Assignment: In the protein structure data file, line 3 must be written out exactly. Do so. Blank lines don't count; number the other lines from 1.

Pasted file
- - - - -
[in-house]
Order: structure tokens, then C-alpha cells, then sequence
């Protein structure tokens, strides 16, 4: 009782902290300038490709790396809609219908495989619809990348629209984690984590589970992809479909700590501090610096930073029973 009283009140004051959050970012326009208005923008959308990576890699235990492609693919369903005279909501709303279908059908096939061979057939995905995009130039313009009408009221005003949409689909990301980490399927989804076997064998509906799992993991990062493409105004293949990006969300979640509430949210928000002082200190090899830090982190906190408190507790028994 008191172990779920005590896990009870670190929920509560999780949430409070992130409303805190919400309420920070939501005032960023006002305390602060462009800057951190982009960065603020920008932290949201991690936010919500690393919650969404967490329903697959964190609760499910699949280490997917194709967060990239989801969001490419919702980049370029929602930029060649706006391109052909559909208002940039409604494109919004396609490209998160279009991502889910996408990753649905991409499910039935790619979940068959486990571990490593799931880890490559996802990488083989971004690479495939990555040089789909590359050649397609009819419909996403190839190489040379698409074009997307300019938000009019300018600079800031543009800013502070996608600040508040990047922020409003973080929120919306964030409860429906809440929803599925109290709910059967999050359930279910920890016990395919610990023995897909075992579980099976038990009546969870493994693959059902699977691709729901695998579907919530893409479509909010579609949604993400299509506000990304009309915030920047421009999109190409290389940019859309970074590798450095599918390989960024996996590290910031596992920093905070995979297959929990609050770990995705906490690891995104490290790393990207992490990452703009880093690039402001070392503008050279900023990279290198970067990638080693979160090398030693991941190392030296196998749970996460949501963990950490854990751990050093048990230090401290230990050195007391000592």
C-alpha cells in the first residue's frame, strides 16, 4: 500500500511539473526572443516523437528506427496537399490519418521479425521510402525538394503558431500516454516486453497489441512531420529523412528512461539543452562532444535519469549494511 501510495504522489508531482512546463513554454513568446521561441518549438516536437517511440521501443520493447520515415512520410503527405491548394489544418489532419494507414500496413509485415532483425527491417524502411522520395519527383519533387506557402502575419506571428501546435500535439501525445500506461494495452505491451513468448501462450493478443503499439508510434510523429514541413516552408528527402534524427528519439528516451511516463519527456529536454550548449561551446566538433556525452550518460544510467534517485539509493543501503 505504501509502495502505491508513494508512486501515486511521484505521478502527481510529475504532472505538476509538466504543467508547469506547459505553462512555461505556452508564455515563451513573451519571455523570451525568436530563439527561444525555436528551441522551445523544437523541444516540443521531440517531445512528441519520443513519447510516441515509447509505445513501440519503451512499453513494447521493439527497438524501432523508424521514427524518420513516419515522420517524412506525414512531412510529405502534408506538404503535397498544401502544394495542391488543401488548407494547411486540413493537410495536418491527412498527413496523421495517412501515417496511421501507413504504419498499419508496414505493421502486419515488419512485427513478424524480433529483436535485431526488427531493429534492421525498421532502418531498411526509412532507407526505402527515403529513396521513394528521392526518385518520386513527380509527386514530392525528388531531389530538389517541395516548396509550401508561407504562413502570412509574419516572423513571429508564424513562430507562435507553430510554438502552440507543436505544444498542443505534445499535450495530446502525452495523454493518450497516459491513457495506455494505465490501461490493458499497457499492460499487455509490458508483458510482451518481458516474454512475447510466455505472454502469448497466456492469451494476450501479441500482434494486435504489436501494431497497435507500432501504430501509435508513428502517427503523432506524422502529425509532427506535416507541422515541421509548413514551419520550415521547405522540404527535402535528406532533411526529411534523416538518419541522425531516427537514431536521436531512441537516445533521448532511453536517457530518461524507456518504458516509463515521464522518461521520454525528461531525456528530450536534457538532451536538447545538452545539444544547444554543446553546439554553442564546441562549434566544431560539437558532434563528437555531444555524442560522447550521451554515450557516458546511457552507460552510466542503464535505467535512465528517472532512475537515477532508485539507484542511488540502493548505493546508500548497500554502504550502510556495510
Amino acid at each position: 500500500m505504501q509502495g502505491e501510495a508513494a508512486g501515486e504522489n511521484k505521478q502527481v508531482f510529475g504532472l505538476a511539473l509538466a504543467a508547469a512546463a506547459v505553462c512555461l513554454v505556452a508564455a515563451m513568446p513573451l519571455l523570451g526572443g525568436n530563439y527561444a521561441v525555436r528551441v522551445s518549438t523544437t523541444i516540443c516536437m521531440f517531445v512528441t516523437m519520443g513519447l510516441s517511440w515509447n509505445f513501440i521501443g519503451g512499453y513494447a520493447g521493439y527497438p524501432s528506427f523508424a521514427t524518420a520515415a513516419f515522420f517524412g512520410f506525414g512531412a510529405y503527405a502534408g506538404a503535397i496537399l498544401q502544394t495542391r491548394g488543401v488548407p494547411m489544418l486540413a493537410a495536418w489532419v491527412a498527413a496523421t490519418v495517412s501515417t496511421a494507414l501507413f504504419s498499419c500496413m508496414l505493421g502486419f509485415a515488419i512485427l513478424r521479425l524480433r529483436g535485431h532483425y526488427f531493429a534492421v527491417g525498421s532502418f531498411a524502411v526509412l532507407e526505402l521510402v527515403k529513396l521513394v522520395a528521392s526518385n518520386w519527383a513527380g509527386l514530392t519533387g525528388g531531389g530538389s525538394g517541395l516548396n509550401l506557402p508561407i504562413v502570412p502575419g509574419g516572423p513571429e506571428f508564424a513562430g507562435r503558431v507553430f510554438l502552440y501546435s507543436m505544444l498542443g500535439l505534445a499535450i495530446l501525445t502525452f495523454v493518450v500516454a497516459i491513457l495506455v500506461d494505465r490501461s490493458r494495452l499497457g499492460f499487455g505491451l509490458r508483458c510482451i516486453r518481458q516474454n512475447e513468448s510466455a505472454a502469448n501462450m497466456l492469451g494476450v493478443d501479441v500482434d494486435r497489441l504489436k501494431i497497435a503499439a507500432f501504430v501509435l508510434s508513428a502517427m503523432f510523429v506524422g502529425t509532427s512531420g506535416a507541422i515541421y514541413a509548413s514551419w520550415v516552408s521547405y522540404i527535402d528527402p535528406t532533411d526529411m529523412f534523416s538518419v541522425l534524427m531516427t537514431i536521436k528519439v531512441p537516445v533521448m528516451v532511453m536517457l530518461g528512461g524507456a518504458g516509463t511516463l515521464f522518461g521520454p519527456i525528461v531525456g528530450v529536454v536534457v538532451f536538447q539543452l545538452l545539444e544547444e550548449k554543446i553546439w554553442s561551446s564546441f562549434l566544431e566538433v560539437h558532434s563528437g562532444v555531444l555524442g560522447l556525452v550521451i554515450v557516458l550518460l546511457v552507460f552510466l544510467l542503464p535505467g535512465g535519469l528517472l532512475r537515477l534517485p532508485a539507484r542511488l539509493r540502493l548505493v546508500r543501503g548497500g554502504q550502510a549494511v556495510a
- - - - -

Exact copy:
């Protein structure tokens, strides 16, 4: 009782902290300038490709790396809609219908495989619809990348629209984690984590589970992809479909700590501090610096930073029973 009283009140004051959050970012326009208005923008959308990576890699235990492609693919369903005279909501709303279908059908096939061979057939995905995009130039313009009408009221005003949409689909990301980490399927989804076997064998509906799992993991990062493409105004293949990006969300979640509430949210928000002082200190090899830090982190906190408190507790028994 008191172990779920005590896990009870670190929920509560999780949430409070992130409303805190919400309420920070939501005032960023006002305390602060462009800057951190982009960065603020920008932290949201991690936010919500690393919650969404967490329903697959964190609760499910699949280490997917194709967060990239989801969001490419919702980049370029929602930029060649706006391109052909559909208002940039409604494109919004396609490209998160279009991502889910996408990753649905991409499910039935790619979940068959486990571990490593799931880890490559996802990488083989971004690479495939990555040089789909590359050649397609009819419909996403190839190489040379698409074009997307300019938000009019300018600079800031543009800013502070996608600040508040990047922020409003973080929120919306964030409860429906809440929803599925109290709910059967999050359930279910920890016990395919610990023995897909075992579980099976038990009546969870493994693959059902699977691709729901695998579907919530893409479509909010579609949604993400299509506000990304009309915030920047421009999109190409290389940019859309970074590798450095599918390989960024996996590290910031596992920093905070995979297959929990609050770990995705906490690891995104490290790393990207992490990452703009880093690039402001070392503008050279900023990279290198970067990638080693979160090398030693991941190392030296196998749970996460949501963990950490854990751990050093048990230090401290230990050195007391000592």